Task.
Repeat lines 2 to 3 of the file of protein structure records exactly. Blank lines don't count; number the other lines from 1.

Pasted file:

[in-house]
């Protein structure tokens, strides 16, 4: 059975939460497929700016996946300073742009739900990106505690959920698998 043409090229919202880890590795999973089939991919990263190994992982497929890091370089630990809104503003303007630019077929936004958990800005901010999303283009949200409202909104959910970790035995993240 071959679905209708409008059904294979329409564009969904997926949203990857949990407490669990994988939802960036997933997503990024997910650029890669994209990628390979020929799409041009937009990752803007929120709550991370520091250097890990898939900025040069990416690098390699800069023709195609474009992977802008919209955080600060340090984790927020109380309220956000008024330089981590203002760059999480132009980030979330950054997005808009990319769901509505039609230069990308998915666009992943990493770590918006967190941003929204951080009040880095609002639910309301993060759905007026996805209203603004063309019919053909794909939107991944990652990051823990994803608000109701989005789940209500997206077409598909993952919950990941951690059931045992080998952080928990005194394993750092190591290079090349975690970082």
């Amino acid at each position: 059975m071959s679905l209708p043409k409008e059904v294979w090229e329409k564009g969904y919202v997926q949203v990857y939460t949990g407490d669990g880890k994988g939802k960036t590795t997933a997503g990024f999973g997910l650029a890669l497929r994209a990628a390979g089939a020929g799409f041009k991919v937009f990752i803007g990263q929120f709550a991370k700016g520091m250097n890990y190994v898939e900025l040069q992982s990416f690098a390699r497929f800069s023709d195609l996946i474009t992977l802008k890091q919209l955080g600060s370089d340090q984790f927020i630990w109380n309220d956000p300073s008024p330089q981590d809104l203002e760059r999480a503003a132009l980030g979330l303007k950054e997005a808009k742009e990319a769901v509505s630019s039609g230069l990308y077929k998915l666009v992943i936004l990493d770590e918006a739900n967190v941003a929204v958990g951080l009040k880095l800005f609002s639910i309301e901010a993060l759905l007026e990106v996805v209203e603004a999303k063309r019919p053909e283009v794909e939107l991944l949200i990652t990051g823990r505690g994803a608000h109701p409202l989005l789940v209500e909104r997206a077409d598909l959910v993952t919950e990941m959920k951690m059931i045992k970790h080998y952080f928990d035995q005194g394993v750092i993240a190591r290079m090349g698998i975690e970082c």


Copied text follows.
């Protein structure tokens, strides 16, 4: 059975939460497929700016996946300073742009739900990106505690959920698998 043409090229919202880890590795999973089939991919990263190994992982497929890091370089630990809104503003303007630019077929936004958990800005901010999303283009949200409202909104959910970790035995993240 071959679905209708409008059904294979329409564009969904997926949203990857949990407490669990994988939802960036997933997503990024997910650029890669994209990628390979020929799409041009937009990752803007929120709550991370520091250097890990898939900025040069990416690098390699800069023709195609474009992977802008919209955080600060340090984790927020109380309220956000008024330089981590203002760059999480132009980030979330950054997005808009990319769901509505039609230069990308998915666009992943990493770590918006967190941003929204951080009040880095609002639910309301993060759905007026996805209203603004063309019919053909794909939107991944990652990051823990994803608000109701989005789940209500997206077409598909993952919950990941951690059931045992080998952080928990005194394993750092190591290079090349975690970082």
């Amino acid at each position: 059975m071959s679905l209708p043409k409008e059904v294979w090229e329409k564009g969904y919202v997926q949203v990857y939460t949990g407490d669990g880890k994988g939802k960036t590795t997933a997503g990024f999973g997910l650029a890669l497929r994209a990628a390979g089939a020929g799409f041009k991919v937009f990752i803007g990263q929120f709550a991370k700016g520091m250097n890990y190994v898939e900025l040069q992982s990416f690098a390699r497929f800069s023709d195609l996946i474009t992977l802008k890091q919209l955080g600060s370089d340090q984790f927020i630990w109380n309220d956000p300073s008024p330089q981590d809104l203002e760059r999480a503003a132009l980030g979330l303007k950054e997005a808009k742009e990319a769901v509505s630019s039609g230069l990308y077929k998915l666009v992943i936004l990493d770590e918006a739900n967190v941003a929204v958990g951080l009040k880095l800005f609002s639910i309301e901010a993060l759905l007026e990106v996805v209203e603004a999303k063309r019919p053909e283009v794909e939107l991944l949200i990652t990051g823990r505690g994803a608000h109701p409202l989005l789940v209500e909104r997206a077409d598909l959910v993952t919950e990941m959920k951690m059931i045992k970790h080998y952080f928990d035995q005194g394993v750092i993240a190591r290079m090349g698998i975690e970082c």